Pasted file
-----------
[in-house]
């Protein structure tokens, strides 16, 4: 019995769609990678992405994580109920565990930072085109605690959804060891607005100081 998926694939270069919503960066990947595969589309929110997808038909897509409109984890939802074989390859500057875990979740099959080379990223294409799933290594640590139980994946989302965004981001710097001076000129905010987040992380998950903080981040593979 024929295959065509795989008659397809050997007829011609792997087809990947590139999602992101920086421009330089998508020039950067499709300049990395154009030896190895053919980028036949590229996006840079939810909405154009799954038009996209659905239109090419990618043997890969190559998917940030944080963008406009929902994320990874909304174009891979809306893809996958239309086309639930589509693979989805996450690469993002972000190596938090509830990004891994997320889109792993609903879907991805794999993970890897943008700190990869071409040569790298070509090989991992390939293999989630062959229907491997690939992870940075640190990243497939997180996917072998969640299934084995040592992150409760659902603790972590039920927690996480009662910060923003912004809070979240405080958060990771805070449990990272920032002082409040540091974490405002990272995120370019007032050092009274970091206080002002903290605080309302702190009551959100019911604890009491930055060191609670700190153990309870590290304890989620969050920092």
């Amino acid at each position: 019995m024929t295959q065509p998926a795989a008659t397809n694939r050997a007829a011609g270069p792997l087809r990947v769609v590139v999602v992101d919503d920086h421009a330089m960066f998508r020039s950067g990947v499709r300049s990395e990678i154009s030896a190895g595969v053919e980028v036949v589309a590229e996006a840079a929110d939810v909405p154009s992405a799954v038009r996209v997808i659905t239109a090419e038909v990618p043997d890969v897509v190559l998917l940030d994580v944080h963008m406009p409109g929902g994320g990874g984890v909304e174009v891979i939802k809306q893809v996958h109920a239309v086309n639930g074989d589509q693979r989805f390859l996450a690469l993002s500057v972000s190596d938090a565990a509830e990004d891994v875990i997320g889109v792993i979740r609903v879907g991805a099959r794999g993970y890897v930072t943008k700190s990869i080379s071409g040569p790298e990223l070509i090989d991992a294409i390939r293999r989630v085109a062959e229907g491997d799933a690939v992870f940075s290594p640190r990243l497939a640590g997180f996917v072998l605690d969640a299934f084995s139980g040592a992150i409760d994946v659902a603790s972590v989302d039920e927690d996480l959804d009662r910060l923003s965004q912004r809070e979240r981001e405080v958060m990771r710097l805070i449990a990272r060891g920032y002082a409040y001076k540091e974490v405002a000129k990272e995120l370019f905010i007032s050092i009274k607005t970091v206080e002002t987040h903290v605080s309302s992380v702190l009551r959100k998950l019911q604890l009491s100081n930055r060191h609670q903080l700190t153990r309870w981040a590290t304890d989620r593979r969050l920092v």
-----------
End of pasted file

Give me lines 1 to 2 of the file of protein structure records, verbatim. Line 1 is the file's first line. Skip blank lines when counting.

[in-house]
């Protein structure tokens, strides 16, 4: 019995769609990678992405994580109920565990930072085109605690959804060891607005100081 998926694939270069919503960066990947595969589309929110997808038909897509409109984890939802074989390859500057875990979740099959080379990223294409799933290594640590139980994946989302965004981001710097001076000129905010987040992380998950903080981040593979 024929295959065509795989008659397809050997007829011609792997087809990947590139999602992101920086421009330089998508020039950067499709300049990395154009030896190895053919980028036949590229996006840079939810909405154009799954038009996209659905239109090419990618043997890969190559998917940030944080963008406009929902994320990874909304174009891979809306893809996958239309086309639930589509693979989805996450690469993002972000190596938090509830990004891994997320889109792993609903879907991805794999993970890897943008700190990869071409040569790298070509090989991992390939293999989630062959229907491997690939992870940075640190990243497939997180996917072998969640299934084995040592992150409760659902603790972590039920927690996480009662910060923003912004809070979240405080958060990771805070449990990272920032002082409040540091974490405002990272995120370019007032050092009274970091206080002002903290605080309302702190009551959100019911604890009491930055060191609670700190153990309870590290304890989620969050920092």